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Underappreciated Horror Movies You Need To Watch On Netflix

Where can you go to find all the best horror movies you've never heard of? One word, cinephiles: Netflix. From festival darlings that never found a distributor to limited release or direct-to-video sleeper hits, the streaming service is packed with zombies and vampires and hauntings (oh my!) that have flown under the radar too long. These hidden gems from the scary movie oeuvre never got the attention they so richly deserve—but can now be discovered and enjoyed by you, in the comfort of your living room. These are the most underrated, scream-worthy, stream-able films currently available.

The Wailing

In lieu of watching The Exorcist for the millionth time, consider a new twist on a classic premise with The Wailing. The atmospheric, artful thrills of K-horror meet a tried-and-true tale of demonic possession in this film from 2016, which follows a police officer as he tries to uncover the truth about the mysterious, violent sickness sweeping through his South Korean mountain village. Although The Wailing is the slowest of slow burns (it clocks in at a whopping two hours and thirty-six minutes, an eternity compared to the average 90-minute slasher flick), director Hong-jin Na earns every second of his movie's runtime by ramping up the tension to the perfect pitch and pacing out the scares like a pro.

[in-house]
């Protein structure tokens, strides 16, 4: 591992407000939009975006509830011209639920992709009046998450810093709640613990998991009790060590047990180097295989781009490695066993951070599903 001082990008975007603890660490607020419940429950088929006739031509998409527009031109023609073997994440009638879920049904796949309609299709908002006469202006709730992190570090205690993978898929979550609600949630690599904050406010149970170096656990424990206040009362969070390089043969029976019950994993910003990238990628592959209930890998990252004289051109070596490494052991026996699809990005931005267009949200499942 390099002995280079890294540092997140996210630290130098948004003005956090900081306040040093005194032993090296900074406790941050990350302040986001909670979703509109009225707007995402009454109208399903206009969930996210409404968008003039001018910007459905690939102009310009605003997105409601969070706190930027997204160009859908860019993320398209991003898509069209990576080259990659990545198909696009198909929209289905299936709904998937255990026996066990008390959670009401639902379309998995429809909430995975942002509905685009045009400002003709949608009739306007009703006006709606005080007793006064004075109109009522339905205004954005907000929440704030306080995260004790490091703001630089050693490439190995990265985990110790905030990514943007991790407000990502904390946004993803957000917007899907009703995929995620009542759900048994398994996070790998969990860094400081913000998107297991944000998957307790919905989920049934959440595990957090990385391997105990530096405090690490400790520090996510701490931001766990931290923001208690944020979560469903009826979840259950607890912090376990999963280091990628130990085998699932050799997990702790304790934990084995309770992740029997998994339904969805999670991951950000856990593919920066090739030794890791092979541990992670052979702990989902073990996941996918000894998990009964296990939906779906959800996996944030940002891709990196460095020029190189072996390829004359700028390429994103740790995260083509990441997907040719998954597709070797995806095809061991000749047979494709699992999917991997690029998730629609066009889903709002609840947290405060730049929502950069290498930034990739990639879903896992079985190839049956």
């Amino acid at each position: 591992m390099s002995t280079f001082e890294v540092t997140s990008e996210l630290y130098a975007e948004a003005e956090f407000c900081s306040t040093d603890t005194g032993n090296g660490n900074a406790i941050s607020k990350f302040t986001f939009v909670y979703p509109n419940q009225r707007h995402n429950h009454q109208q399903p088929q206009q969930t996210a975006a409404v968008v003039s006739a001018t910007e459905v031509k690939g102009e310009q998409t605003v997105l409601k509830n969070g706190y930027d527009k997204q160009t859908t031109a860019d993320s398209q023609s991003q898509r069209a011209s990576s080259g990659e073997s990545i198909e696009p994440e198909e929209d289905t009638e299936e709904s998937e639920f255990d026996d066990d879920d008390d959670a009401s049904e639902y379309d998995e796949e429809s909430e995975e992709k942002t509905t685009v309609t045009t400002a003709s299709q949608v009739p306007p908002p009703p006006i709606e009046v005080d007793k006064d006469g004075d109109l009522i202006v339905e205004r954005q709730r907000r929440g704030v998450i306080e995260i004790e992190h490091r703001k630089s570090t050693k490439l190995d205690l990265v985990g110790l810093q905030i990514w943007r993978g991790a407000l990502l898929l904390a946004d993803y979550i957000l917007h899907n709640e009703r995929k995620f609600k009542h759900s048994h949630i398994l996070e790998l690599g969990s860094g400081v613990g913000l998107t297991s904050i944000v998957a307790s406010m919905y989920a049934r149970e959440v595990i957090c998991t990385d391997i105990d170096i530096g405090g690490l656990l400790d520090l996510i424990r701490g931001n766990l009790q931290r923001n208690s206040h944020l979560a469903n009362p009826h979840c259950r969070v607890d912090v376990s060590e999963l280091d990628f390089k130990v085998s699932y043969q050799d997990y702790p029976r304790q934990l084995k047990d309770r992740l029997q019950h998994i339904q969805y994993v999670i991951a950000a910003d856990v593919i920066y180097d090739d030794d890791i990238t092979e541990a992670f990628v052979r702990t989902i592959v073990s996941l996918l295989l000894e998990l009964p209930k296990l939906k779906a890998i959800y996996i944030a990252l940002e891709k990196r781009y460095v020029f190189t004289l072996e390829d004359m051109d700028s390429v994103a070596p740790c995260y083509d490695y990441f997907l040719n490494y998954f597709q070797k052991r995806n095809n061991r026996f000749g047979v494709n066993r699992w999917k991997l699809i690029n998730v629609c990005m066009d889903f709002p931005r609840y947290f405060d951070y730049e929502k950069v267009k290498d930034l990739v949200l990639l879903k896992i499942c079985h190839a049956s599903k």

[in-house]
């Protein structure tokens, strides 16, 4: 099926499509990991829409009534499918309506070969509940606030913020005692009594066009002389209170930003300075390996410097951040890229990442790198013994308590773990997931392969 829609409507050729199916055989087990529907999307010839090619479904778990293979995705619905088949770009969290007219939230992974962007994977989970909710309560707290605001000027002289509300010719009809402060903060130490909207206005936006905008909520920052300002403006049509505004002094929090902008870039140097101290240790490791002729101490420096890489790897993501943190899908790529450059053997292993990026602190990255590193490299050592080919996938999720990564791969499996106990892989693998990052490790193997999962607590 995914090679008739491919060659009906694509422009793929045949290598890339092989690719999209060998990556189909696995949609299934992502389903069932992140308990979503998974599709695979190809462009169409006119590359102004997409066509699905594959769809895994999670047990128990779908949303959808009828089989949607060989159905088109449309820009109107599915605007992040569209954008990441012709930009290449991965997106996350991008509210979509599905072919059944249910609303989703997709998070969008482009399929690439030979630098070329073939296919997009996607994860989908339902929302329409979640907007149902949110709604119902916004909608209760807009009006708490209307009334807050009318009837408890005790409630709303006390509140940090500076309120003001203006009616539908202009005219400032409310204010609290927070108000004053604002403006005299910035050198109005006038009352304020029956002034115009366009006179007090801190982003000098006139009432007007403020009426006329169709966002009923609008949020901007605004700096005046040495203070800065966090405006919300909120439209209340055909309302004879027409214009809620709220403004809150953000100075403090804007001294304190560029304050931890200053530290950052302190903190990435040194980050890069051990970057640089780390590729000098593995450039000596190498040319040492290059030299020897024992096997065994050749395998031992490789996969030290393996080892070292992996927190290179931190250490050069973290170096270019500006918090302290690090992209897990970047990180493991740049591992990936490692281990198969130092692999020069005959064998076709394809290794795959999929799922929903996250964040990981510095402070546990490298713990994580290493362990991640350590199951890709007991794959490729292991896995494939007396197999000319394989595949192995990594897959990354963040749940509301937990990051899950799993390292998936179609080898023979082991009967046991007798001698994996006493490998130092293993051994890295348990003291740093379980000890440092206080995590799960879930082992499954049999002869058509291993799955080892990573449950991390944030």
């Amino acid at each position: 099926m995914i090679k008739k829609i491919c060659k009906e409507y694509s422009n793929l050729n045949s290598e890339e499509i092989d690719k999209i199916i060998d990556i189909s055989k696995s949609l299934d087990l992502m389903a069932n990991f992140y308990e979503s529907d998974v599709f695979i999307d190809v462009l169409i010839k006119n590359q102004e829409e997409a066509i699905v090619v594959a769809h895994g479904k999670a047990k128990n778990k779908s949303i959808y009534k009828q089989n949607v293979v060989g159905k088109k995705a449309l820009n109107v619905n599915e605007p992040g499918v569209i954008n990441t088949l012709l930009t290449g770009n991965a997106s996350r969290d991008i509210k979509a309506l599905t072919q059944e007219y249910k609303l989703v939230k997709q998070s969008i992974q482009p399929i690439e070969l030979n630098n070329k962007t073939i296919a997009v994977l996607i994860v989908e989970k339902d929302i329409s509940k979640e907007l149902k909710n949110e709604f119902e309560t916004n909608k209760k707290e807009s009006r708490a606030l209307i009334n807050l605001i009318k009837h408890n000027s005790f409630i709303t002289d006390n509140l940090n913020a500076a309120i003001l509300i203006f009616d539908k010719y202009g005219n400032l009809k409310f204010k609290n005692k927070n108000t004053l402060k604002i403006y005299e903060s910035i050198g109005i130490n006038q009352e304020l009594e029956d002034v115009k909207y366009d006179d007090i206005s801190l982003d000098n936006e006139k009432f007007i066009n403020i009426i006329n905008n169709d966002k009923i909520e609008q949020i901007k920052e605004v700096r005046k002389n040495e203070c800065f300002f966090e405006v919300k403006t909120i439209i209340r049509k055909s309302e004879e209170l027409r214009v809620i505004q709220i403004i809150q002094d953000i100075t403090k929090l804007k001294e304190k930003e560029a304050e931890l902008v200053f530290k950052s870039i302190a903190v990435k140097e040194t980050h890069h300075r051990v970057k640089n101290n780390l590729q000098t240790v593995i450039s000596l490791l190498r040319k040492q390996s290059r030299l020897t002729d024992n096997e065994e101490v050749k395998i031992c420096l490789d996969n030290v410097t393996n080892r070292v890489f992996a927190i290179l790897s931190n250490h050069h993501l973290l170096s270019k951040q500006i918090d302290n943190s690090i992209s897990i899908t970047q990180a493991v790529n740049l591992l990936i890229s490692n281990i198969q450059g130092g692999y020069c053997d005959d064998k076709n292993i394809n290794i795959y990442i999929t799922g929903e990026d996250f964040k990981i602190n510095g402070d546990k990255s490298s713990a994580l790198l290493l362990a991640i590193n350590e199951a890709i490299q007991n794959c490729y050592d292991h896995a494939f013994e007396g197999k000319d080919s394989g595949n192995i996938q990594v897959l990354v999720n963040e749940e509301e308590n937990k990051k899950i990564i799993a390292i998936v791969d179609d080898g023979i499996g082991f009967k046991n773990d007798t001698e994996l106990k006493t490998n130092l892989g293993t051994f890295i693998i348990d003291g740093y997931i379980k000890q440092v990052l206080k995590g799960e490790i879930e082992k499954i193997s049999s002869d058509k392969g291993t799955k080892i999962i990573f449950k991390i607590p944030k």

Odd Thomas

Anton Yelchin, the handsome and talented star of Odd Thomas, was tragically killed in 2016 at the age of 27 and will never make another movie again, horror or otherwise. Hence, we must enjoy his existing body of work (with a box of tissues handy if need be). In this film based on a book by Dean Koontz, Yelchin plays a small-town fry cook and part-time vigilante psychic who uses his gifts to hunt down killers, but runs into trouble when his town is invaded by an evil beyond anything he's seen before. As horror flicks go, Odd Thomas is more whimsical—and occasionally, surprisingly sentimental—than spooky, but Yelchin is so charming in the title role that you won't miss the jump scares a bit.